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Durang Durang

Rating: 2 out of 5 stars
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With so little new American writing on view over here, whatever possessed Mind The Gap Theatre to honour beer as small as this three-pack of comedies by Christopher Durang? Four talented actors give it their all, but it is a measure of the plays' dramatic poverty that neither their warm-hearted performances nor the well-paced direction of Alicia Dhyana House can leaven the leaden lines they have to work with.

The first of the trio is the best, and not just because it's the shortest. The eponymous Mrs Sorken is a batty culture vulture from Connecticut, a Dame Edna grotesque who parades opinionated ignorance about matters theatrical to her captive audience, us. In Janet Prince's vivid performance, the old dear's ramblings are a tennis-elbow-foot game of thought association and an excuse for Durang to post a catalogue of theatre gags, often at the expense of his more illustrious peers (Kushner, Mamet - they must be quaking). There are chuckles to be had as Mrs Sorken's befuddled mind takes its semantic left turns, such as when a reference to ‘Seconal' triggers the word ‘secondly'…

…which brings us to For Whom the Southern Belle Tolls. This parody of Tennessee Williams's The Glass Menagerie misses the mark entirely, and as the extended centrepiece of an extremely long one-hour evening it is terminally, as well as interminably, witless. Any goodwill earned by Mrs Sorken's opening monologue fades with the realisation that Durang's highest aspiration here is to mock minority groups. Forget the moral high ground; they may be easy targets for a comedy kicking, but this writing just isn't funny.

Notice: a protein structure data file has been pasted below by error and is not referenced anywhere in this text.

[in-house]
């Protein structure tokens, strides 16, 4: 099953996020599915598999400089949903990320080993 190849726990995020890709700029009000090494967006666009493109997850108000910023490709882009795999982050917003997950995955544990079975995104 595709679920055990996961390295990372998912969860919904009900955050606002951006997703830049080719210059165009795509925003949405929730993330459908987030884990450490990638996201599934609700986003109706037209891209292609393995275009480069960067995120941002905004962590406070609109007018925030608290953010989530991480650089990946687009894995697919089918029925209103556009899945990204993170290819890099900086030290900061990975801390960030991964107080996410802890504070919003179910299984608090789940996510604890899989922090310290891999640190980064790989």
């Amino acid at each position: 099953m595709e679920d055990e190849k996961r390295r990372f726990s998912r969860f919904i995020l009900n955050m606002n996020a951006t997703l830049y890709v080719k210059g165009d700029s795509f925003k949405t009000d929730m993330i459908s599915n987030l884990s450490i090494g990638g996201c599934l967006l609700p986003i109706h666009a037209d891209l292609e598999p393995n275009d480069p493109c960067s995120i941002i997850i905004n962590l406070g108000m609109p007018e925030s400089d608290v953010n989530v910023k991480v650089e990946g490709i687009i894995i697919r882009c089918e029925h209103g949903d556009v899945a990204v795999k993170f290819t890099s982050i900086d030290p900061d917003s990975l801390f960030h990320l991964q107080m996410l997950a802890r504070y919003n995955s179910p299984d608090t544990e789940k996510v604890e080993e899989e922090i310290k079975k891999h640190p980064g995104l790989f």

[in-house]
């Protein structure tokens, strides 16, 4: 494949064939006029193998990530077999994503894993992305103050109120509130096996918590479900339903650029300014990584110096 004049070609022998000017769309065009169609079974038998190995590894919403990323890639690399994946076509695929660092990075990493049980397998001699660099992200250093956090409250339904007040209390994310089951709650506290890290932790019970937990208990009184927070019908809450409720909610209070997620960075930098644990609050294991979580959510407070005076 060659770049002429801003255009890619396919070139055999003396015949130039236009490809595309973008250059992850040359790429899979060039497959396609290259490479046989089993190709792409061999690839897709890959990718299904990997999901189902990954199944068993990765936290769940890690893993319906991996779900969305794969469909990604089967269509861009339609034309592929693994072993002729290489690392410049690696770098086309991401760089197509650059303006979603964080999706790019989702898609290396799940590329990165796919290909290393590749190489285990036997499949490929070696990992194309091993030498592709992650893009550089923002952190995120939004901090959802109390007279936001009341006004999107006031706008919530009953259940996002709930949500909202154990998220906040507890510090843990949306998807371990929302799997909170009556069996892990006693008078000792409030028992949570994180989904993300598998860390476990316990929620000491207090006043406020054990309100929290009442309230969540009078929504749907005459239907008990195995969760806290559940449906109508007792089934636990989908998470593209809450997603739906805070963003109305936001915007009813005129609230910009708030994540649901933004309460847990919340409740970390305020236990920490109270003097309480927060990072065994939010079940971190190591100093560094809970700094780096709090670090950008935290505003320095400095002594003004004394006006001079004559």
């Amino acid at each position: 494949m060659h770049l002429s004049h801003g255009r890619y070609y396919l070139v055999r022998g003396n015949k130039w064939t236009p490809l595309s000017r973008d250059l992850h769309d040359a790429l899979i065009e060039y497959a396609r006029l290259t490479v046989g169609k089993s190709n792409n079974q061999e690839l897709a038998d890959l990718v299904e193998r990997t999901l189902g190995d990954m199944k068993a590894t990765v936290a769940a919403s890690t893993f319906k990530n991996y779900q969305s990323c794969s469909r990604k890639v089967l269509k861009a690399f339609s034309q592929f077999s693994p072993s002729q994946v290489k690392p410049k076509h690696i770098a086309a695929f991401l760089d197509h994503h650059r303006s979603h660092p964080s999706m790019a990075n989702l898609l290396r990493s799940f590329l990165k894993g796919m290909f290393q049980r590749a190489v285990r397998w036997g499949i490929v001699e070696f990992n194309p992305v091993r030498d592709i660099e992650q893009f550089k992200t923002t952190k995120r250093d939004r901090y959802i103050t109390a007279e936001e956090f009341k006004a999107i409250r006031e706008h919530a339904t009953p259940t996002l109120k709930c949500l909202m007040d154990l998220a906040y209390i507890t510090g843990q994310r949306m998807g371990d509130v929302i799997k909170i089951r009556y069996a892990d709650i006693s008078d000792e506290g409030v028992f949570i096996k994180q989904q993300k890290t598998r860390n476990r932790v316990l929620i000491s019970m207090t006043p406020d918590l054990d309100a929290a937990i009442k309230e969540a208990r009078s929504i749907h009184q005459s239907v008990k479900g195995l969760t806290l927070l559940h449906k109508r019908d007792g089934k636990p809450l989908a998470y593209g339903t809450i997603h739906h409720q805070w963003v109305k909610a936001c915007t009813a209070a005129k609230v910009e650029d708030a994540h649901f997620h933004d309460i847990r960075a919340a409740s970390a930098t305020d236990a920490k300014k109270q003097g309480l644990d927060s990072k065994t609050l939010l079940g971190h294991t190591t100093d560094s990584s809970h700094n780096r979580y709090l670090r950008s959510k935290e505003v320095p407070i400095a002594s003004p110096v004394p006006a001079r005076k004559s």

As a dysfunctional mother-son duo, Prince and Stuart Williams chew Ji-Youn Chang's neat scenery – there is little else they could do with this material – while Melanie McHugh overacts valiantly as (you'll love this) a deaf lesbian counterpart to the source play's Gentleman Caller. Dan Frost as Tom, the brother, has to emulate the stylised 'memory play' narration of the original; but apart from that his role, like the sketch as a whole, amounts to very little.

It's a relief to reach the final furlong. Nina in the Morning, another quickie, involves all four actors again and provides Prince with a sweetly directed face-lift gag. Williams morphs from southern simpleton into French dandy, still gurning, and McHugh rushes around manically as all three of our heroine's sons. What's it about? I've forgotten already, but lubricity enters into it. At least the time slipped by.


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